Vertical Scope, Turbulence and the Benefits of Commitment and Flexibility

Management Science, 61 (4), 2015, 915-929

32 Pages Posted: 12 Apr 2012 Last revised: 25 Aug 2015

See all articles by Jörg Claussen

Jörg Claussen

Ludwig Maximilian University of Munich (LMU) - Faculty of Business Administration (Munich School of Management); Copenhagen Business School - Department of Innovation and Organizational Economics

Tobias Kretschmer

Ludwig Maximilian University of Munich (LMU) - Faculty of Business Administration (Munich School of Management); Centre for Economic Policy Research (CEPR)

Nils Stieglitz

Frankfurt School of Finance & Management; University of Southern Denmark - Strategic Organization Design Unit (SOD) - Department of Marketing & Management

Date Written: January 1, 2014

Abstract

We address the contested state of theory and the mixed empirical evidence on the relationship between turbulence and vertical scope by studying how turbulence affects the benefits of commitment from integrated development of components and the benefits of flexibility from sourcing components externally. We show that increasing turbulence first increases but then decreases the relative value of vertical integration. Moderate turbulence reduces the value of flexibility by making supplier selection more difficult and increases the value of commitment by mitigating the status quo bias of integrated structures. Both effects improve the value of integration. Higher levels of turbulence undermine the adaptive benefits of commitment, while having a less adverse effect on flexibility, making non-integration more attractive. We also show how complexity and uneven rates of turbulence moderate the non-monotonic relationship between turbulence and integration.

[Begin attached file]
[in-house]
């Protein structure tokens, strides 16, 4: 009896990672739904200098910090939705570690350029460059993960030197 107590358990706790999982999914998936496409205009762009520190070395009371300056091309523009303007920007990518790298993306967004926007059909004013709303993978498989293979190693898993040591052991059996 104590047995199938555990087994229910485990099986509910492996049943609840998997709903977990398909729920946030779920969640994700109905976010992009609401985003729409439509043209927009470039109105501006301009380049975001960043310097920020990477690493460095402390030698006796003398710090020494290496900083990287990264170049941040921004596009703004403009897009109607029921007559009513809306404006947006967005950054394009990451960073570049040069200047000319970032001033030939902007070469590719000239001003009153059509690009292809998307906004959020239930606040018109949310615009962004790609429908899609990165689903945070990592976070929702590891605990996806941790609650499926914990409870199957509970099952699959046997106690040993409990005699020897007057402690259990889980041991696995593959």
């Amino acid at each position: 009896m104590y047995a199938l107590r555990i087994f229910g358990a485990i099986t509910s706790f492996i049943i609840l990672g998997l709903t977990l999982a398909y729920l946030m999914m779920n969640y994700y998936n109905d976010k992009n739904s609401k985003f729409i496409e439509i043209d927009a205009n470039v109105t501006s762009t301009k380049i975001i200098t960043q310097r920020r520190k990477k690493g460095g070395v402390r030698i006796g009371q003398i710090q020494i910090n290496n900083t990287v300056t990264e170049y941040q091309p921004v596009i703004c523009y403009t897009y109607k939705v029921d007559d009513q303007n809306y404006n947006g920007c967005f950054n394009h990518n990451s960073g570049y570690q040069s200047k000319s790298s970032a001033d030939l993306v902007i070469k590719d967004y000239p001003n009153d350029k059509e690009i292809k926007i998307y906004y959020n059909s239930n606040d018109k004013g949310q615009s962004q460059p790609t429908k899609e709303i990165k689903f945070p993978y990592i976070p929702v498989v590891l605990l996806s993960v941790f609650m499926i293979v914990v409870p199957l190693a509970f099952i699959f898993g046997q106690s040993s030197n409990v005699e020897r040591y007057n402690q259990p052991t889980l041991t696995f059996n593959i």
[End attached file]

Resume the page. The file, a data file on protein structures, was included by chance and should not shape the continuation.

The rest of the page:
Keywords: turbulence, vertical integration, commitment, flexibility, adaptation, NK model

JEL Classification: C15, L22, L24

Suggested Citation

Claussen, Jörg and Kretschmer, Tobias and Stieglitz, Nils, Vertical Scope, Turbulence and the Benefits of Commitment and Flexibility (January 1, 2014). Management Science, 61 (4), 2015, 915-929, Available at SSRN: https://ssrn.com/abstract=2038834 or http://dx.doi.org/10.2139/ssrn.2038834

Jörg Claussen (Contact Author)

Ludwig Maximilian University of Munich (LMU) - Faculty of Business Administration (Munich School of Management) ( email )

Kaulbachstr. 45
Munich, DE 80539
Germany

Copenhagen Business School - Department of Innovation and Organizational Economics ( email )

Kilevej 14A
Frederiksberg, 2000
Denmark

Tobias Kretschmer

Ludwig Maximilian University of Munich (LMU) - Faculty of Business Administration (Munich School of Management) ( email )

Kaulbachstr. 45
Munich, DE 80539
Germany

Centre for Economic Policy Research (CEPR) ( email )

London
United Kingdom

Nils Stieglitz

Frankfurt School of Finance & Management ( email )

Sonnemannstraße 9-11
Frankfurt am Main, 60314
Germany

University of Southern Denmark - Strategic Organization Design Unit (SOD) - Department of Marketing & Management ( email )

Campusvej 55
DK-5230 Odense M
Denmark

HOME PAGE: http://www.sdu.dk/sod

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